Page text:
I’m a bit slow to post something today because I find myself running around taking care of a number of details that relate to my impending departure for a month-long retreat along with all the other Franciscan friars in the United States and Canada who are preparing to profess Solemn Vows this summer in our respective provinces. In addition to packing and making various arrangements on this end, I have several editorial deadlines, essays to finish and article manuscripts that I need to send to this or that place before I drop off the usual radar for some contemplative time. That said, I took a moment to read through some of the hundreds of reader comments that people posted on the New York Times website in response to my fellow St. Bonaventure University alum and NYT staff writer Dan Barry’s story about my recently deceased Franciscan brothers, the twins so many have been discussing.

I offer here a selection of the many, many comments that have touched me. In an age when internet newspapers and blogs elicited all sorts of treacherous and often-times anonymous comments, seldom building up others but tearing people down, it was incredibly edifying to see such sympathy, kindness, spirituality and joy online. Julian and Adrian have indeed continued to minister in a gentle way to those who continue to be touched by their lives.  There are many more comments, but here is a selection.

Prayer, love, service.
No crystal cathedral, no self-named university, no crusade, no book tour, no public book burning, no sex scandal, no prayer breakfast with notable politicians, no TV show, no hate mongering at soldiers’ funerals.
Humility, kindness, joy.
Looks like SOME members of the clergy got Jesus’ message.
Great article. I’d like to encourage NYT to post more articles like this. This, being a real life story, lifts the spirit of people. Too many trash stories like the IMF man and Mr. Weiner littered the front page recently.
Bless them – they seem to have found in life AND death what so many of us spend a lifetime fruitlessly seeking: happiness and peace.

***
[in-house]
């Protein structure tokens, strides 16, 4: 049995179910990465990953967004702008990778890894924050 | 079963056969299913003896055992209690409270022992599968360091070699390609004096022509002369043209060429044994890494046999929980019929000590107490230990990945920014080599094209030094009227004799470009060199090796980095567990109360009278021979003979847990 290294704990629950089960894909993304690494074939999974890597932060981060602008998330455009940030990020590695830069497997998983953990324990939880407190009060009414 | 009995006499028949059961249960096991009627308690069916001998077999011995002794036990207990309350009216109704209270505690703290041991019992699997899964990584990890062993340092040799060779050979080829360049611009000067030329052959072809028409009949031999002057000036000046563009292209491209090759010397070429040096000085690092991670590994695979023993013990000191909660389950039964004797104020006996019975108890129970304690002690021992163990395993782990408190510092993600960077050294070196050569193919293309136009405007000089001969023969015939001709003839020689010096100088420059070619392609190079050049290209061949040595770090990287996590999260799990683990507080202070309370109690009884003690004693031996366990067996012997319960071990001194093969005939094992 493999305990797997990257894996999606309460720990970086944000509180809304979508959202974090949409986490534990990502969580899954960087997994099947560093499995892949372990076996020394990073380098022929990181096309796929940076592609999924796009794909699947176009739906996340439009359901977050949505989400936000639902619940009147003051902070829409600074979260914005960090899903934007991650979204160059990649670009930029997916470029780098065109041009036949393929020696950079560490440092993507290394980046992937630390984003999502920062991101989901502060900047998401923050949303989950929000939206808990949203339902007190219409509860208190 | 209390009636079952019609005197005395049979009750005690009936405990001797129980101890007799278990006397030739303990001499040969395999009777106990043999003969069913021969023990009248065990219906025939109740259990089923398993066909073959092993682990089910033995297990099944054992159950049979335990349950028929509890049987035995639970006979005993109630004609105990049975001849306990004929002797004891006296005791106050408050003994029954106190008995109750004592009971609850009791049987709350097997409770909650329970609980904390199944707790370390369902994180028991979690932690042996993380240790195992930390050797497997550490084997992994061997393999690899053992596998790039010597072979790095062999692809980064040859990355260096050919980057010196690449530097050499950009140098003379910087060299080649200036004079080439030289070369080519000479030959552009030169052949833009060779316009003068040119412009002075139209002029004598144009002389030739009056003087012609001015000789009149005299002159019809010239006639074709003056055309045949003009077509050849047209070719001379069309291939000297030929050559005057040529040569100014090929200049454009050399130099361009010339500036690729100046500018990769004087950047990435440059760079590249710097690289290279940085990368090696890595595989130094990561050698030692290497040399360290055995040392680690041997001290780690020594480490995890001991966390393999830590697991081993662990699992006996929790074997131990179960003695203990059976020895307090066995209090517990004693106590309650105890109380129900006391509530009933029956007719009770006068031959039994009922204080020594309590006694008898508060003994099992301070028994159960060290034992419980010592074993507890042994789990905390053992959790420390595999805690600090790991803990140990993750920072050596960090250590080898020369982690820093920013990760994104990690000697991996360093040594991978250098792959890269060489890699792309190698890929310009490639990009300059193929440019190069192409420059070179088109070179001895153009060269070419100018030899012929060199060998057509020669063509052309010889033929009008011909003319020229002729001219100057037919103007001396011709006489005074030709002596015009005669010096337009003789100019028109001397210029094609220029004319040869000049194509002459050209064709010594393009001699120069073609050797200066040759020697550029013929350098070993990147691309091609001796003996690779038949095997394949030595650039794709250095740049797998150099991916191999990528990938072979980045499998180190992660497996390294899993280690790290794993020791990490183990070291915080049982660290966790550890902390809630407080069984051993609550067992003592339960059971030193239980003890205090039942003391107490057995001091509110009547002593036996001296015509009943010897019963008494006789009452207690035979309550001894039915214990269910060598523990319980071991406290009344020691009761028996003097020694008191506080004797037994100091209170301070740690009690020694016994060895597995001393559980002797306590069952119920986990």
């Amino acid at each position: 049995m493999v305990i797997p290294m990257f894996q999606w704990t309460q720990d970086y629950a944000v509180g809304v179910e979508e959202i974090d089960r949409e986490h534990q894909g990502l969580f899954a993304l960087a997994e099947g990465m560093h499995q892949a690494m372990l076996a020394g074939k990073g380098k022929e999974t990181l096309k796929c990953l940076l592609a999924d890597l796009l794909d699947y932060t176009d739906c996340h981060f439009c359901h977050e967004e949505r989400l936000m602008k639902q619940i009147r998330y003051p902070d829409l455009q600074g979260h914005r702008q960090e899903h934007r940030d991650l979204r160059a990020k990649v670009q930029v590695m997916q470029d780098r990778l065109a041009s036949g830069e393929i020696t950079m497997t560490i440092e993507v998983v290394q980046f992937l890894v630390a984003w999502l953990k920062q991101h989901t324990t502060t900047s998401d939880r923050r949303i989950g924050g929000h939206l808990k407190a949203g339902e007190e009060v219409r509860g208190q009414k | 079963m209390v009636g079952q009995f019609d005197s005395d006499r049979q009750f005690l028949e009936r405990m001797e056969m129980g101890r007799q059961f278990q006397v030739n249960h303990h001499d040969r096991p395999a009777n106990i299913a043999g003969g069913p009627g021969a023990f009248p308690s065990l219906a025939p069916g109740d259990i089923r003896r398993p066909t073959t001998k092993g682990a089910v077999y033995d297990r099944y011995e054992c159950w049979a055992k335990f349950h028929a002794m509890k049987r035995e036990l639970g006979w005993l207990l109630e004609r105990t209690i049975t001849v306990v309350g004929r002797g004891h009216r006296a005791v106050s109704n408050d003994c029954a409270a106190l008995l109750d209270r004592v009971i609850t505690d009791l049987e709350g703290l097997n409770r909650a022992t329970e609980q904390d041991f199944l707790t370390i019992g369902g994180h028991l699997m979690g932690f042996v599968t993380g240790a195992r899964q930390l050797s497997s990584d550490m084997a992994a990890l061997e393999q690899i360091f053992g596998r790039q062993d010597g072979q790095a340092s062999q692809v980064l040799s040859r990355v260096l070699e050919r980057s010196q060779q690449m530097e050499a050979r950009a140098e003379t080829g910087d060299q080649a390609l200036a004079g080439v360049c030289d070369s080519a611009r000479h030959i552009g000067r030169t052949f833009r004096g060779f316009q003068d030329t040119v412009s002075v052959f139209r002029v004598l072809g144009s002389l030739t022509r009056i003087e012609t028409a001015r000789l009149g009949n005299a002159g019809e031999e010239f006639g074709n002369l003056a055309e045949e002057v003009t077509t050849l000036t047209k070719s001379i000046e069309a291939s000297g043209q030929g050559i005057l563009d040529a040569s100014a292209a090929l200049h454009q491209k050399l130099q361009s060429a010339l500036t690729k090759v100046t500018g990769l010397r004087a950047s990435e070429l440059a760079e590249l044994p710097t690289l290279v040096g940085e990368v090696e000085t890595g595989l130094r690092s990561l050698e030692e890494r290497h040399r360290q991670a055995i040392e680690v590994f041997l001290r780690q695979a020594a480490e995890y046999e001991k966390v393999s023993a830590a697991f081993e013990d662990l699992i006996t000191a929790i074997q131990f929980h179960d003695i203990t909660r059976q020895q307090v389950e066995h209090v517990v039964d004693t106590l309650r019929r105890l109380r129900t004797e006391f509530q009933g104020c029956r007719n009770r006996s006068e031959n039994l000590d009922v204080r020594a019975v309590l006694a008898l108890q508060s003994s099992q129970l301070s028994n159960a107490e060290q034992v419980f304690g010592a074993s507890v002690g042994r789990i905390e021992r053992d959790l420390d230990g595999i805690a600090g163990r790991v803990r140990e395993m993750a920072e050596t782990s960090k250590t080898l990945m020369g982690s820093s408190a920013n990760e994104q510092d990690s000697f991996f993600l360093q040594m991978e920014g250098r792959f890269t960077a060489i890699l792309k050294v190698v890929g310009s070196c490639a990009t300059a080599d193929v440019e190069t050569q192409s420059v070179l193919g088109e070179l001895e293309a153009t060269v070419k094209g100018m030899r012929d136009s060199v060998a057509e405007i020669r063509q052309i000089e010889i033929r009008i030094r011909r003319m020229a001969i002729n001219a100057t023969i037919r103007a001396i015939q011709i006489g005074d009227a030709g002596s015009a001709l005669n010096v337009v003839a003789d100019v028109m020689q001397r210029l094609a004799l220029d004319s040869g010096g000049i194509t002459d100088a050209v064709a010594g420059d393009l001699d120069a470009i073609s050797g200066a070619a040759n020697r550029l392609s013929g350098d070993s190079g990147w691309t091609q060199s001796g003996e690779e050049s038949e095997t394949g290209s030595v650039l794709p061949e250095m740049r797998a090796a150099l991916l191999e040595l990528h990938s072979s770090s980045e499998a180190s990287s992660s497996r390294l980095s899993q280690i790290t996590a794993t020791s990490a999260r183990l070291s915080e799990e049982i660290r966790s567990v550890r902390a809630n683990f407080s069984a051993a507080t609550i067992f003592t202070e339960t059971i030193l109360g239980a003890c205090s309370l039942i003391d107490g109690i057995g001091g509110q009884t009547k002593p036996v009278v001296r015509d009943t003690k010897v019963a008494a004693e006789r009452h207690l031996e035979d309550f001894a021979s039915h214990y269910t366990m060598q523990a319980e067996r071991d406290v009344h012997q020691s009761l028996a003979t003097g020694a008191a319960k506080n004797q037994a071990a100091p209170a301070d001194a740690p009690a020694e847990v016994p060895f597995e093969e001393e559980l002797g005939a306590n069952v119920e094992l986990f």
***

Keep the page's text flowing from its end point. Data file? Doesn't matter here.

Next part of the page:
In this era where every motive is questioned, and every good person and good deed is suspected of a sinister sub plot, I thank-you for reminding us of the good and selfless. God Bless and God speed.
It all the “Spiritual” converstations I have had
– it was always the ‘Brothers’ and not the Priests
who had the best advice.

God Bless those twins and all who humbly serve.

What a wonderful story, of humility, life lived in simplicity, ego-less. How cruel to separate the twins, in 1956. For 17 years! It must have been terrible for both of them. This, separating siblings, I will never understand, but this isn’t the theme of the article.

Thank you, Mr. Dan Barry, for sharing this story with your readers. I feel the world is a better place because of those two good souls. May God bless them.

In their case the meek did inherit the earth. They seemed to be at one with it, to appreciate it and minister to it, and every day to revel in its gifts. Thank you for enriching our lives with the story of theirs.
As we say in Judaism, “May their memory be for a blessing”.
This reminds me of what Mother Teresa said, in reply to a question about the sheer magnitude of her operations and how she managed to achieve it under dire circumstances.

“You cannot do great things. You can only do small things with great love”.

Simple profound. This tale appears straight to be out of Chaucer’s Canterbury tales.

Humble religious like these friars are in the majority. The horror stories are out there, yes, but the vast number of priests and brothers are good men, and good followers of Christ.
This is simply a beautiful story and an example of spirituality. I’m very touched by these men. They are shining examples.
I will try to hold close the spirit of the brothers as I proceed in my work today. Thank you for a most wonderful story. Hard not to believe in a higher power.
Photo: Stock

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